This entry continues a series in which I'm exploring concepts encapsulated in a set of 91 cards called Group Works,
developed by Tree Bressen, Dave Pollard, and Sue Woehrlin. The deck
represents "A Pattern Language for Bringing Life to Meetings and Other
In each blog, I'll examine a single card and what that elicits in me as a professional who works in the field of cooperative group dynamics. My intention in this series is to share what each pattern means to me. I am not suggesting a different ordering or different patterns—I will simply reflect on what the Group Works folks have put together.
The cards have been organized into nine groupings, and I'll tackle them in the order presented in the manual that accompanies the deck:
1. Intention 2. Context 3. Relationship 4. Flow 5. Creativity 6. Perspective 7. Modeling 8. Inquiry & Synthesis 9. Faith
In the Flow segment there are 15 cards. The fourth pattern in this category is labeled Divergence and Convergence Rhythm. Here is the image and thumbnail text from that card:
The aspect of group dynamics where this pattern is evoked most strongly for me is the sequence associated with how a group effectively tackles an issue. Based on four decades of group living, I've distilled this into a basic six-step progression:
1. Presentation of the Topic (what are we talking about?)
2. Questions (did everyone understand what was said in the presentation?)
3. Discussion (what factors does a good response to the issue need to take into account?)
4. Proposal (what action steps bets balance the factors identified in Discussion?)
5. Decision (have we talked about this enough?)
6. Implementation (who will do what when, and with what resources?)
I think this should be handled as an expansive, or divergent, phase with plenty of room for exploring the dimensions of the issue, casting a wide net. In order to maintain a creative, open attitude, it can be important to not engage prematurely in evaluation of ideas. Let 'em breathe!
Give everyone a chance to tell you why their concern is the most important thing since night baseball. It's important to make sure that everyone has a chance to say what matters to them on the topic. While this can be done in a variety of ways, here's a relatively straight forward approach that will guide you through it without getting bogged down:
Brainstorms are unedited, which means you capture everyone's thoughts about what the group needs to take into account. You are not looking for evaluative comments at this stage, and you don't need to hear an idea twice. With discipline, it doesn't take that long to run out of new things to capture.
It's at this stage that you welcome people's passionate statements about why the factor that they've named is important to them. Let 'em sell it! The idea here is more than capturing the concepts; it's also to understand what it means to the advocate, so that this depth of understanding is carried forward into the Proposal phase.
In this step, the group pauses to look over the output of brainstorming to determine if everything belongs on a list of group concerns. It's possible that some items were added for levity and were never meant to be taken seriously (say the topic is recruiting new members for the group house and someone suggests targeting seven-footers with purple hair, all the better to form an eye-catching intramural basketball team). Or perhaps there are some personal preferences commingled with group concerns (let's go after people who play brass instruments to bolster the house ensemble).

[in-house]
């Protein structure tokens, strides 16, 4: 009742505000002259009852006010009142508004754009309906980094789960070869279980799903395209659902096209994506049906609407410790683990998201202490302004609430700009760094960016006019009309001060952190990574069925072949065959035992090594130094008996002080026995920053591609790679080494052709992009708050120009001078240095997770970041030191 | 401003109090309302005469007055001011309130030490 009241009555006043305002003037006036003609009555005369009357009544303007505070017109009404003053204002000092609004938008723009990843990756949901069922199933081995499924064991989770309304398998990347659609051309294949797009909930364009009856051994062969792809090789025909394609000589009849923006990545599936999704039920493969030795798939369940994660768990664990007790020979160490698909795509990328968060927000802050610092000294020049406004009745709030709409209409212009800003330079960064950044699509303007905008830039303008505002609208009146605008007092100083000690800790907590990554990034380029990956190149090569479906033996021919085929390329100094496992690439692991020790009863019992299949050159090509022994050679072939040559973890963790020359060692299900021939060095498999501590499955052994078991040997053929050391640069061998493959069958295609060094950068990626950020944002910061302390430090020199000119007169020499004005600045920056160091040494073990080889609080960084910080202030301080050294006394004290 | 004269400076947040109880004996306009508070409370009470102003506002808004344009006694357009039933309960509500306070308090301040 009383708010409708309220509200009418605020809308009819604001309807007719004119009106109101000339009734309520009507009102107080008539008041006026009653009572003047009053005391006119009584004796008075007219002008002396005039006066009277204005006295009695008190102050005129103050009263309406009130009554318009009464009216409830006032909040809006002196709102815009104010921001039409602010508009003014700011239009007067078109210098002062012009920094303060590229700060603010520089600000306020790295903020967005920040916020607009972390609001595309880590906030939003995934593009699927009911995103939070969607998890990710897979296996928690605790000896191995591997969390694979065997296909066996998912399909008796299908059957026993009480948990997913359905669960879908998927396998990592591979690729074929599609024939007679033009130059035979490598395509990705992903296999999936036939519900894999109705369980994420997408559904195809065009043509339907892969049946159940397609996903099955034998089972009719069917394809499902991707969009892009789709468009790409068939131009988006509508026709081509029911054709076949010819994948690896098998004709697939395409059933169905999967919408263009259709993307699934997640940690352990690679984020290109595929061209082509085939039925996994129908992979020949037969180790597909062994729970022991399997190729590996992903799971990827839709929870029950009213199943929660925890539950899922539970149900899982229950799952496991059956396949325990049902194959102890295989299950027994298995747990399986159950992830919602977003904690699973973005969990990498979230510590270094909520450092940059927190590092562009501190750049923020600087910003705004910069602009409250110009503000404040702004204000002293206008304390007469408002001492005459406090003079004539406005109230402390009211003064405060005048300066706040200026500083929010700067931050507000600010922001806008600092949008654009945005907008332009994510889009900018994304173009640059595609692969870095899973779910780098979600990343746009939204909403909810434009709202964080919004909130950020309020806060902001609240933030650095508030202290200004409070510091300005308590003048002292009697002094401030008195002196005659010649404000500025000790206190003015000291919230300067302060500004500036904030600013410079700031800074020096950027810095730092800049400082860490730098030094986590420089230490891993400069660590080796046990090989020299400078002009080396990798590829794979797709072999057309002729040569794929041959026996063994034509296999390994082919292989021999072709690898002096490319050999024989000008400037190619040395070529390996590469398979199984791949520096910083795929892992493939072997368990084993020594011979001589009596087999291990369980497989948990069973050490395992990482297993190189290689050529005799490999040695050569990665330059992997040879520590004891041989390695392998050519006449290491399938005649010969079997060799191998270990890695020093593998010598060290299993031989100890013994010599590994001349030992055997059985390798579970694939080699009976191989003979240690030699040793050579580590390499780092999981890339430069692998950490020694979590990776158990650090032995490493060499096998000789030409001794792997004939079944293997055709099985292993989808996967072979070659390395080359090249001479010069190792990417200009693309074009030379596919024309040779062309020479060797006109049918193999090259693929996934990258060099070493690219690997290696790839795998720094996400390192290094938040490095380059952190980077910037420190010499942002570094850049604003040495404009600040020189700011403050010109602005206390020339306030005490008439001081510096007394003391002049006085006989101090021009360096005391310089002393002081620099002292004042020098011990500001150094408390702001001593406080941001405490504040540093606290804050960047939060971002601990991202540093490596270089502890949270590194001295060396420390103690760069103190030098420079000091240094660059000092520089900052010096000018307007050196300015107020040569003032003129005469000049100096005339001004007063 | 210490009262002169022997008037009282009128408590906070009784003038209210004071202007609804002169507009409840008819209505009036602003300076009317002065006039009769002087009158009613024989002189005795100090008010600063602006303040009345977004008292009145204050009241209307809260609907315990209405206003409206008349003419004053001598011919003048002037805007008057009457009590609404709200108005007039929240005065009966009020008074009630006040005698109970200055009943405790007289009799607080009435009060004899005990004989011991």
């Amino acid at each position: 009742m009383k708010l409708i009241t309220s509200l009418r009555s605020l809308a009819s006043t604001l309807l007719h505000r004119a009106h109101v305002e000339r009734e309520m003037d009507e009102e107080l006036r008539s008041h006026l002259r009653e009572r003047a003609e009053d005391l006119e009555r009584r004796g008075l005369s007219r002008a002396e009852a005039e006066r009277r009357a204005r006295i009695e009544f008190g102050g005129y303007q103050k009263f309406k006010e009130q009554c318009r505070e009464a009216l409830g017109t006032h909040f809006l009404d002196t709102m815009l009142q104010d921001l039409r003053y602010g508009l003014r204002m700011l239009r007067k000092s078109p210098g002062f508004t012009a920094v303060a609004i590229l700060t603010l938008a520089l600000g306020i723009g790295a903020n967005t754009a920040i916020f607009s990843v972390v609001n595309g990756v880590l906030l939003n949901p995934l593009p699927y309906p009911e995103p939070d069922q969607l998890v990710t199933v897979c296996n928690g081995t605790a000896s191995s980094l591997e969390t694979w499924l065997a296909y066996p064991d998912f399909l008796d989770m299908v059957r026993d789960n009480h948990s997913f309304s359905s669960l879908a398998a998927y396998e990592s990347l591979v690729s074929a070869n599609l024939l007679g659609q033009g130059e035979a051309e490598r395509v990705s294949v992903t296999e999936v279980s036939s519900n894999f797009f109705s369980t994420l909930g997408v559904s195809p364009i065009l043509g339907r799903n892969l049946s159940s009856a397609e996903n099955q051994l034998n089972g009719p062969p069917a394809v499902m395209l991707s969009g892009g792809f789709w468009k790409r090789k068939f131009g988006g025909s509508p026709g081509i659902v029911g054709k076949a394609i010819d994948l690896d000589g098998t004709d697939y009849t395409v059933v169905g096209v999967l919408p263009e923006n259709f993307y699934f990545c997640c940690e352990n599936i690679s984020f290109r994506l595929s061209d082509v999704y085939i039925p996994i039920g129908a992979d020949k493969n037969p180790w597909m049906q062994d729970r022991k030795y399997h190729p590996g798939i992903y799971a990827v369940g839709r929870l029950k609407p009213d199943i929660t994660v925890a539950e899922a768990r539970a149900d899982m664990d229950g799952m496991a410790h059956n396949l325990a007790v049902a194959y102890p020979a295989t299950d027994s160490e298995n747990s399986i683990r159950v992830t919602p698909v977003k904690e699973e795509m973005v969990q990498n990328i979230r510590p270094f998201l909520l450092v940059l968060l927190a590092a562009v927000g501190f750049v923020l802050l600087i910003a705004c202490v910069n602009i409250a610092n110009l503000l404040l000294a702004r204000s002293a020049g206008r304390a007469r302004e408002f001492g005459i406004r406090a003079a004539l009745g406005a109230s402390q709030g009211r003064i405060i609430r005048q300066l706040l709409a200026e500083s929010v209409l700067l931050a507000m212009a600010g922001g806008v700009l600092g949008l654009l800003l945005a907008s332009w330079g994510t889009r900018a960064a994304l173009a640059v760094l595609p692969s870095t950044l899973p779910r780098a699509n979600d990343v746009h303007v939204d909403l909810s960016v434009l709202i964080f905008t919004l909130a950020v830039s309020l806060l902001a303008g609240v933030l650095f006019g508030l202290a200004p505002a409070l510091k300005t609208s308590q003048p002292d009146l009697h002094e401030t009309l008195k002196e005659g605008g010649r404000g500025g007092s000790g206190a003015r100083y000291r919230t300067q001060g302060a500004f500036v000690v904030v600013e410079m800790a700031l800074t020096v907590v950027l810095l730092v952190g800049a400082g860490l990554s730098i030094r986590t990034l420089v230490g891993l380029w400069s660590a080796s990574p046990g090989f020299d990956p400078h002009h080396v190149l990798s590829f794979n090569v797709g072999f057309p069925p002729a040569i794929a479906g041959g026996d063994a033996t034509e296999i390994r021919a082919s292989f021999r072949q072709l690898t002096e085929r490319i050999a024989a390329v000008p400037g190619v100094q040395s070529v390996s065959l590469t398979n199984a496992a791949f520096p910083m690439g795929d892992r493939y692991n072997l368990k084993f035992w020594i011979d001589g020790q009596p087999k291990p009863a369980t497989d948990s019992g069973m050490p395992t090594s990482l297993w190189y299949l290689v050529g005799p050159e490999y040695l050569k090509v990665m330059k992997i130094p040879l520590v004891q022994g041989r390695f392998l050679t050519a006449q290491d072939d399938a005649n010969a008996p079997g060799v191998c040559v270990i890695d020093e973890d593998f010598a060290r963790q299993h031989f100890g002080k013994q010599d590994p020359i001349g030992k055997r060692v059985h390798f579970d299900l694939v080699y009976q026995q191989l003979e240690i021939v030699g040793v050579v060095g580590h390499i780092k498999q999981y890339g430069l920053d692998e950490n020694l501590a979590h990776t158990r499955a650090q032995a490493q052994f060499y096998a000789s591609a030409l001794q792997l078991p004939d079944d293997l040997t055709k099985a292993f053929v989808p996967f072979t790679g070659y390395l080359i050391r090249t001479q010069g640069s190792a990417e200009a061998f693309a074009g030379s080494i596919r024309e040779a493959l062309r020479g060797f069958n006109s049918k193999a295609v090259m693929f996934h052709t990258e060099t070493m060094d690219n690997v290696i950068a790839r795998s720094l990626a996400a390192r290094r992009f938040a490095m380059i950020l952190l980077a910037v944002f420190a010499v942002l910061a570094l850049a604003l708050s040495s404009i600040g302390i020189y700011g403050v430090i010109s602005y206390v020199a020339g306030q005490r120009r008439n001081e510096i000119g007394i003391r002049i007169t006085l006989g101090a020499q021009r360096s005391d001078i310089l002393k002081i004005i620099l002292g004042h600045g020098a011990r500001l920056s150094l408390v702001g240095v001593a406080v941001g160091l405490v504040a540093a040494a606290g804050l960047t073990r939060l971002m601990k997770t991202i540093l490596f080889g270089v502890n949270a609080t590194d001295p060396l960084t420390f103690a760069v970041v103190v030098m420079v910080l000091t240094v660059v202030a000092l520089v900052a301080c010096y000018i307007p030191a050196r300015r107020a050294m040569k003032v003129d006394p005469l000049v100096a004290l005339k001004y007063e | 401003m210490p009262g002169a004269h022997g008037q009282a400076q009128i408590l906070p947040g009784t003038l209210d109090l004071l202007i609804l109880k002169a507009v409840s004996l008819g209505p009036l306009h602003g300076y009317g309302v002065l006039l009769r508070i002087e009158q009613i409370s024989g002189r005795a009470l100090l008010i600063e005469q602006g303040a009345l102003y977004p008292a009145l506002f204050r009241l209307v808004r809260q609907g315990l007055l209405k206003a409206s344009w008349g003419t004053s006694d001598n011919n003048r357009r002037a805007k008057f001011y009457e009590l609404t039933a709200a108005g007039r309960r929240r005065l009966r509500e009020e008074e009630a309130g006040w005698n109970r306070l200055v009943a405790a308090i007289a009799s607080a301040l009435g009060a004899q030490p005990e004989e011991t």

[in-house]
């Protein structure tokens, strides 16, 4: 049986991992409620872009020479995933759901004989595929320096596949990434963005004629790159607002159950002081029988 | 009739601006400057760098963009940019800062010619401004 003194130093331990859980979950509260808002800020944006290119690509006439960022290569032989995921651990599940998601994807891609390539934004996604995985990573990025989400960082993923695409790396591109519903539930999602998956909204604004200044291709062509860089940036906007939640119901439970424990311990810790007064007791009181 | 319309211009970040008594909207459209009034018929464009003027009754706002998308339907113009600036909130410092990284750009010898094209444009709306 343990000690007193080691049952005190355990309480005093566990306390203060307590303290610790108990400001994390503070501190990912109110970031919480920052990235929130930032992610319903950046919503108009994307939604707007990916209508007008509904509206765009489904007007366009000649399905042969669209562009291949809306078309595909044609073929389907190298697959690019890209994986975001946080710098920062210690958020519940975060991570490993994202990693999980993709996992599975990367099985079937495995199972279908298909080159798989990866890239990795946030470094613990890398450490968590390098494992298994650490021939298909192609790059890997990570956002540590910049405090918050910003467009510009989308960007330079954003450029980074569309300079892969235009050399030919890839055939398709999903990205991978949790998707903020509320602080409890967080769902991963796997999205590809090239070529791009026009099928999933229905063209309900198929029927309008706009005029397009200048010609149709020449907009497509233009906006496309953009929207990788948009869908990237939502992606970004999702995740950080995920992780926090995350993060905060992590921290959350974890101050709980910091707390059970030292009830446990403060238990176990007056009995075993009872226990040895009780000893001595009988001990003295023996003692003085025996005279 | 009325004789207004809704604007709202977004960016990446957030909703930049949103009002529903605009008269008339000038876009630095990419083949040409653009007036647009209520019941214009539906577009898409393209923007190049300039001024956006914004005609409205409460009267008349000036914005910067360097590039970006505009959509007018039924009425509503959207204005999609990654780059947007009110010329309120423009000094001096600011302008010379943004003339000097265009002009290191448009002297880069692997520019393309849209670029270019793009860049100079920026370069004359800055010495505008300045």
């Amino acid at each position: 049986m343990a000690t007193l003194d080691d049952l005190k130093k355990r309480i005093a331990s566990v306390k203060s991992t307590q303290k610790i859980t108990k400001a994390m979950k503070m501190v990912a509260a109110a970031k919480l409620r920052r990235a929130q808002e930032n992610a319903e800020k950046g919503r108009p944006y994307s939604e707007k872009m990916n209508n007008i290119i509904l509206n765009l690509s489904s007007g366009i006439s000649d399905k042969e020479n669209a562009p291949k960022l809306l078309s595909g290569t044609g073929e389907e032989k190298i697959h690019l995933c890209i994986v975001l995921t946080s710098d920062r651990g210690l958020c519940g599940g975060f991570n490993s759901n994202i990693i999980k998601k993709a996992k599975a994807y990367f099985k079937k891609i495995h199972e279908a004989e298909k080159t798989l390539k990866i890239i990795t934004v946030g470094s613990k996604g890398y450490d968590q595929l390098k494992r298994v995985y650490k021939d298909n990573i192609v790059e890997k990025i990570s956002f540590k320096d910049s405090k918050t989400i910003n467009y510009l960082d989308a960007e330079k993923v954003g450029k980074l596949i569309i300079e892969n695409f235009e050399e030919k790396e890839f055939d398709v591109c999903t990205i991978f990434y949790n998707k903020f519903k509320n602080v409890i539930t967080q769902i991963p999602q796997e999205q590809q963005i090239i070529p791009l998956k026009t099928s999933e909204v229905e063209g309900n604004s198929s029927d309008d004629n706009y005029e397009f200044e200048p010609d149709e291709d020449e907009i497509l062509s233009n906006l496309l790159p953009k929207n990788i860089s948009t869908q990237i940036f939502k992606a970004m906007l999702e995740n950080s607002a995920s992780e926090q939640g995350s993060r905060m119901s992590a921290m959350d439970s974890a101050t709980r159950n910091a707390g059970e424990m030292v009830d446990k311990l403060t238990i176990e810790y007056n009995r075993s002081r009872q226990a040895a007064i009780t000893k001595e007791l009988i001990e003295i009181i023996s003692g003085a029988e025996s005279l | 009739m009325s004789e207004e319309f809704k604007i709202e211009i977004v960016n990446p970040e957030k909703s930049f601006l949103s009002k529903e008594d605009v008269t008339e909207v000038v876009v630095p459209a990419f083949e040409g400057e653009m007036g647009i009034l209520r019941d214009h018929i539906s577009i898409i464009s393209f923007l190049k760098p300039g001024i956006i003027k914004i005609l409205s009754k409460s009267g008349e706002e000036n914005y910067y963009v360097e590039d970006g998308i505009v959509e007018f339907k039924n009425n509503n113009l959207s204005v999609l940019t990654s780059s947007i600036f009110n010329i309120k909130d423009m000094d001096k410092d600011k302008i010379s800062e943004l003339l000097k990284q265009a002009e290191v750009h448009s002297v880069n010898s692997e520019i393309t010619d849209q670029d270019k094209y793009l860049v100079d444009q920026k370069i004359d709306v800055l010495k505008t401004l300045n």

If the group exercises reasonable discernment when brainstorming, then nothing may need to be winnowed out during vetting.
Sometimes there are factors that are more important than others. If so, this is the time to identify that ranking. Continuing with the example of recruiting new members, the group may decide it that when screening prospectives that it wants to emphasize social skills above people with a better credit rating.
Once the the Discussion phase is complete, then it's time to switch to problem solving.
Discussion should always happen first, and be completed before the group starts entertaining potential solutions. While this may seem obvious (determining everything that the solution needs to cover before you start building it), it is not how groups typically work an issue. All too often these two phases are folded together in one free-for-all conversation: no sooner does someone mention a concern, then another well-meaning member proposes a way to deal with it… and so it goes, with concerns and would-be solutions flying around the room like so many ping pong balls at a lotto convention.
The problem with this is that Discussion is expansive (or divergent) while Proposal is contractive (or convergent), and it can be crazy-making if the group allows members to simultaneously be convergent and divergent. (Try it).
Proposal Phase In contrast, this step has a very different energy from Discussion. The time for advocacy is over; now is the time for thoughtful bridging. It helps the group not a whit to have people say again why their particular concern should drive the conversation—if this came out during Discussion (as it should have) then you have to trust the group to not forget.
So this is a convergent phase where the focus is on stitching together; not a tug-of-war. You want the quality of the Proposal phase to be holding the whole, not a demolition derby where the idea with the best radiator and toughest body wins.